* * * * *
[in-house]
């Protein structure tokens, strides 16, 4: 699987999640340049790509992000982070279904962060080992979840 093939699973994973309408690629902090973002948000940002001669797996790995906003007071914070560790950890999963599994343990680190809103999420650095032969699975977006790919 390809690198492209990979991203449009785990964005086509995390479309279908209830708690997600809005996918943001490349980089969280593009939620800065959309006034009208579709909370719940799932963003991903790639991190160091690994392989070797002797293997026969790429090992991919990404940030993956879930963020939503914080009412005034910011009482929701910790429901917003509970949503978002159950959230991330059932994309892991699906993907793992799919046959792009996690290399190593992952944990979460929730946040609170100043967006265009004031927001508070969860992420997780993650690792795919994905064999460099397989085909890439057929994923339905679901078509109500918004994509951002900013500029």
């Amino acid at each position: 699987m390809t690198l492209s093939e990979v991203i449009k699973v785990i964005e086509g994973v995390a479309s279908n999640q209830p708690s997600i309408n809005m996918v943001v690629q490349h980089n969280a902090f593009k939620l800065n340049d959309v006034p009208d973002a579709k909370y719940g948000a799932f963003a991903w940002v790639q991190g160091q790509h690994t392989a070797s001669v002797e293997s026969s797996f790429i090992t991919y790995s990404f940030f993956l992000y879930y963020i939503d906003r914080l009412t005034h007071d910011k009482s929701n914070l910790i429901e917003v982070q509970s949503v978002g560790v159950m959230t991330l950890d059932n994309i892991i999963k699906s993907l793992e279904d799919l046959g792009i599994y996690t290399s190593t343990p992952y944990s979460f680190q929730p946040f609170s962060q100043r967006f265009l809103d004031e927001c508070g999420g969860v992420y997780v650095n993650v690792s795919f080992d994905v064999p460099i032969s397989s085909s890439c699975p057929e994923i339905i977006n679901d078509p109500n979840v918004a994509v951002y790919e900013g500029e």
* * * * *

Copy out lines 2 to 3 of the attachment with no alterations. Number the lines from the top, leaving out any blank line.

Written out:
């Protein structure tokens, strides 16, 4: 699987999640340049790509992000982070279904962060080992979840 093939699973994973309408690629902090973002948000940002001669797996790995906003007071914070560790950890999963599994343990680190809103999420650095032969699975977006790919 390809690198492209990979991203449009785990964005086509995390479309279908209830708690997600809005996918943001490349980089969280593009939620800065959309006034009208579709909370719940799932963003991903790639991190160091690994392989070797002797293997026969790429090992991919990404940030993956879930963020939503914080009412005034910011009482929701910790429901917003509970949503978002159950959230991330059932994309892991699906993907793992799919046959792009996690290399190593992952944990979460929730946040609170100043967006265009004031927001508070969860992420997780993650690792795919994905064999460099397989085909890439057929994923339905679901078509109500918004994509951002900013500029």
């Amino acid at each position: 699987m390809t690198l492209s093939e990979v991203i449009k699973v785990i964005e086509g994973v995390a479309s279908n999640q209830p708690s997600i309408n809005m996918v943001v690629q490349h980089n969280a902090f593009k939620l800065n340049d959309v006034p009208d973002a579709k909370y719940g948000a799932f963003a991903w940002v790639q991190g160091q790509h690994t392989a070797s001669v002797e293997s026969s797996f790429i090992t991919y790995s990404f940030f993956l992000y879930y963020i939503d906003r914080l009412t005034h007071d910011k009482s929701n914070l910790i429901e917003v982070q509970s949503v978002g560790v159950m959230t991330l950890d059932n994309i892991i999963k699906s993907l793992e279904d799919l046959g792009i599994y996690t290399s190593t343990p992952y944990s979460f680190q929730p946040f609170s962060q100043r967006f265009l809103d004031e927001c508070g999420g969860v992420y997780v650095n993650v690792s795919f080992d994905v064999p460099i032969s397989s085909s890439c699975p057929e994923i339905i977006n679901d078509p109500n979840v918004a994509v951002y790919e900013g500029e």